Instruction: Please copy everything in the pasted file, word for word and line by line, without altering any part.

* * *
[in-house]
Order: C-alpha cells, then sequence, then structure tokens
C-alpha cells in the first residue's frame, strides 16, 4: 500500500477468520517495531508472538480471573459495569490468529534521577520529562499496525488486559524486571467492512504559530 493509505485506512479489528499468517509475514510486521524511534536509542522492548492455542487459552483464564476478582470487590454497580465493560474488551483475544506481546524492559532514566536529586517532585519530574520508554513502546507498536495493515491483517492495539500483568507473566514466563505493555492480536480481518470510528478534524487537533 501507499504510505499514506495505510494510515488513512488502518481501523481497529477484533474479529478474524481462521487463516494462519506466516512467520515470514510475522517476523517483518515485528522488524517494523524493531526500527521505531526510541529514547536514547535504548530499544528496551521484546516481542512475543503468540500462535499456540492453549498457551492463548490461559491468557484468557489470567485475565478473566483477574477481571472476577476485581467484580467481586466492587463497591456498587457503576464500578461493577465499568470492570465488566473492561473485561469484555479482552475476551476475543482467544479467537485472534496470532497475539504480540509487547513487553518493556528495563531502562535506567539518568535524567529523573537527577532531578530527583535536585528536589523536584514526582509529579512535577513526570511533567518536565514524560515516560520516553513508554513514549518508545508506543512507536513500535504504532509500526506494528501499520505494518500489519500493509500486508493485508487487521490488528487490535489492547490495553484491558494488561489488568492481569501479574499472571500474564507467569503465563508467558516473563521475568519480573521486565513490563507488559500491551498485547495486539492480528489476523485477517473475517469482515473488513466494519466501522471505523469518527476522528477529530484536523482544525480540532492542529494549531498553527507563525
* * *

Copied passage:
[in-house]
Order: C-alpha cells, then sequence, then structure tokens
C-alpha cells in the first residue's frame, strides 16, 4: 500500500477468520517495531508472538480471573459495569490468529534521577520529562499496525488486559524486571467492512504559530 493509505485506512479489528499468517509475514510486521524511534536509542522492548492455542487459552483464564476478582470487590454497580465493560474488551483475544506481546524492559532514566536529586517532585519530574520508554513502546507498536495493515491483517492495539500483568507473566514466563505493555492480536480481518470510528478534524487537533 501507499504510505499514506495505510494510515488513512488502518481501523481497529477484533474479529478474524481462521487463516494462519506466516512467520515470514510475522517476523517483518515485528522488524517494523524493531526500527521505531526510541529514547536514547535504548530499544528496551521484546516481542512475543503468540500462535499456540492453549498457551492463548490461559491468557484468557489470567485475565478473566483477574477481571472476577476485581467484580467481586466492587463497591456498587457503576464500578461493577465499568470492570465488566473492561473485561469484555479482552475476551476475543482467544479467537485472534496470532497475539504480540509487547513487553518493556528495563531502562535506567539518568535524567529523573537527577532531578530527583535536585528536589523536584514526582509529579512535577513526570511533567518536565514524560515516560520516553513508554513514549518508545508506543512507536513500535504504532509500526506494528501499520505494518500489519500493509500486508493485508487487521490488528487490535489492547490495553484491558494488561489488568492481569501479574499472571500474564507467569503465563508467558516473563521475568519480573521486565513490563507488559500491551498485547495486539492480528489476523485477517473475517469482515473488513466494519466501522471505523469518527476522528477529530484536523482544525480540532492542529494549531498553527507563525